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Microsoft has quietly terminated its Cortana smart assistant in Windows, leaving Siri as the last smart assistant still being actively developed. But, does it really matter?
Cortana’s “death” has been a long, drawn-out affair. Microsoft began removing Cortana support on mobile back in 2021 and is just now bumping it off in Windows.
A Microsoft support document, first shared by Windows Latest, notes that support for Cortana as a separate app will be dropped in Windows starting in August 2023. While the article doesn’t name a specific date for the shutdown, we can apparently expect an update to remove the smart assistant any day now.
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Cortana will continue to be available in Microsoft Teams display, Microsoft Teams rooms, Outlook mobile, and Teams mobile.
Microsoft is dropping Cortana as the Redmond firm turns its attention to its Open AI partnership, as Chat GPT is currently all the rage. Microsoft’s Bing Chat is a Large Language Model (LLM) powered chatbot that allows users to ask complex questions that are answered in a somewhat flawed manner.
Once upon a time (say, around 2011 or so) the smart assistant space was booming, as tech firms began working on several of the assistants, including Apple’s Siri, Google’s Assistant, Amazon’s Alexa, Samsung’s Bixby, and several other short-lived projects.
Lately, just about every tech company except Apple has pulled back from the smart assistant space. In November, Amazon laid off a good-sized chunk of its Alexa division personnel as the company looked to stem the bleeding from the Alexa department, deprioritizing the division even as it continues to release new Alexa-powered hardware.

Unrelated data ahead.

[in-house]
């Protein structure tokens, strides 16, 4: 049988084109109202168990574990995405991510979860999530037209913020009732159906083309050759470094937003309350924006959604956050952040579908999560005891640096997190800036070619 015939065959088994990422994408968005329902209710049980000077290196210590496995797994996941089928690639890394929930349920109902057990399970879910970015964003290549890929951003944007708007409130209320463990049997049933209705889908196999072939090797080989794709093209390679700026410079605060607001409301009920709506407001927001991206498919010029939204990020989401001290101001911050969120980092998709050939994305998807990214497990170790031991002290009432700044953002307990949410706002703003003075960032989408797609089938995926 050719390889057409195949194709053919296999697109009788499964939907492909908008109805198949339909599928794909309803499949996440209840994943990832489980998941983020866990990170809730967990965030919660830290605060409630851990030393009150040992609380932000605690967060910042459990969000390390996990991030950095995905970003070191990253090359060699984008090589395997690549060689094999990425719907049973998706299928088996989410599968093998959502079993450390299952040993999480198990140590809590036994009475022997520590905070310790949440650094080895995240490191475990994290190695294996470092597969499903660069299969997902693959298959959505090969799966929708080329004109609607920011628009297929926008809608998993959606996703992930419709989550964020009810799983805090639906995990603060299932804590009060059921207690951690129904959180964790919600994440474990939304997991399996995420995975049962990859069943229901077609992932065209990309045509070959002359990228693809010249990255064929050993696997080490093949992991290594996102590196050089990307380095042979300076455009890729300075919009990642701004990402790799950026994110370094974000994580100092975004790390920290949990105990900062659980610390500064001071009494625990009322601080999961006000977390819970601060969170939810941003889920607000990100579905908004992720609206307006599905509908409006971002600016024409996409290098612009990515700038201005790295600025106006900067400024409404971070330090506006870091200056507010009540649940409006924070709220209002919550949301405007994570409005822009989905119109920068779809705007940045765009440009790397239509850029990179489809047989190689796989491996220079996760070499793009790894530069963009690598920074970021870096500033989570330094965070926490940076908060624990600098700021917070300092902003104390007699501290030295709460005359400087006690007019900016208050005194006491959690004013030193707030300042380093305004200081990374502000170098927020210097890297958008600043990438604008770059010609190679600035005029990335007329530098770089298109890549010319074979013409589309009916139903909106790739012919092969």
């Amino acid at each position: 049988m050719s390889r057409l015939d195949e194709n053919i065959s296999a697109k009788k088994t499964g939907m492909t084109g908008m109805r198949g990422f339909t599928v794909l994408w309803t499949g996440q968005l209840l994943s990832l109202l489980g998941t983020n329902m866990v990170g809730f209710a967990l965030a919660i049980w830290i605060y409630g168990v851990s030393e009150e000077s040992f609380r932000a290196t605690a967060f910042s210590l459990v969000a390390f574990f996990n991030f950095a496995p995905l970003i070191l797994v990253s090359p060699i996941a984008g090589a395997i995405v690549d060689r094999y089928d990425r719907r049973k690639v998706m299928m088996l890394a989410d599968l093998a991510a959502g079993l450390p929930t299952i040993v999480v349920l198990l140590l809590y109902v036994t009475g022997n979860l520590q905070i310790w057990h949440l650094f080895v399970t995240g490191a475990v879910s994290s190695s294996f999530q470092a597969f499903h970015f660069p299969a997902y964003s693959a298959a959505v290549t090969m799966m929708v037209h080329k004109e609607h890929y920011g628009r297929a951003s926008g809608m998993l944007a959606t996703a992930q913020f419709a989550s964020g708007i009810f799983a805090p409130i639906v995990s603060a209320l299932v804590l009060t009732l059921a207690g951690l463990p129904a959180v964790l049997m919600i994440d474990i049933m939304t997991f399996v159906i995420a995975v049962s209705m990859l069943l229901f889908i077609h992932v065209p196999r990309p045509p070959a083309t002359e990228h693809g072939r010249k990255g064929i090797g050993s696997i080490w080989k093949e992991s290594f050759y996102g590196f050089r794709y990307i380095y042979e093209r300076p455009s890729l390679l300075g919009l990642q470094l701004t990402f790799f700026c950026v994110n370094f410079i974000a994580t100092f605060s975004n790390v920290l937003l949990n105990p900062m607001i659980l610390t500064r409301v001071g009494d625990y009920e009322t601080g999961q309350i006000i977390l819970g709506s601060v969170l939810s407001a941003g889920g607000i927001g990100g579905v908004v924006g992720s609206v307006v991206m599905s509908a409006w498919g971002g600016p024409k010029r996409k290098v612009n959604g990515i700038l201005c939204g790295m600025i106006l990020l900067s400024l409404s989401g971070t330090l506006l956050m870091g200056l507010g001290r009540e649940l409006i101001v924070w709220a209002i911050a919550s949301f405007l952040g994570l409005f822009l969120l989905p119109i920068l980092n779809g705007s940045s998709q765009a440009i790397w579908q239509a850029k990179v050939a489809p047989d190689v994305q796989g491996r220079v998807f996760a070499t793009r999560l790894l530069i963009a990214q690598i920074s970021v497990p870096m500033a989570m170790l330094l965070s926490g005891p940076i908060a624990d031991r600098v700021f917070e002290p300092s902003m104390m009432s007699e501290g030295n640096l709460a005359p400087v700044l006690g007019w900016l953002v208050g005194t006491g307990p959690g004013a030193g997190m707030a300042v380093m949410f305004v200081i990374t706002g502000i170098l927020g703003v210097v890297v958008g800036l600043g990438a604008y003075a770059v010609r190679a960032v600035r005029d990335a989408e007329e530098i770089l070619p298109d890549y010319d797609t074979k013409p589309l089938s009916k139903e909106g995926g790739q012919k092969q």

Samsung’s Bixby assistant was slowly deprioritized in favor of Google Assistant back in 2020.
Even Google appears to be pulling away from its well-known assistant in favor of its AI-powered Bard. Google Assistant appears to be an afterthought now, as Google’s discussions about AI during its 2023 I/O event concentrated on Bard and other LLM projects.
Apple still pushes Siri, yet it too is increasingly spending on developing an AI chatbot, although none of those capabilities have yet made an appearance in Siri’s features. Some Apple insiders have told publications that there have been internal arguments about abandoning Siri in favor of a Bard-like assistant. However, Apple’s much-respected concern for user privacy continues to delay any moves in this area.
During last Thursday’s fiscal Q3 2023 earnings call, Apple CEO Tim Cook said AI is “absolutely critical” to Apple. Cook also said that Apple has been looking into AI and generative AI “for years.”
In an after-call interview with Reuters, Cook indicated that Apple’s investments in AI make up a large part of the $22.6 billion it’s already spent on research and development this year.
Despite the possibility that Apple will replace Siri’s backend with AI chatbot technology, the Cupertino firm is unlikely to drop the use of the well-known “Siri” moniker in favor of a new name.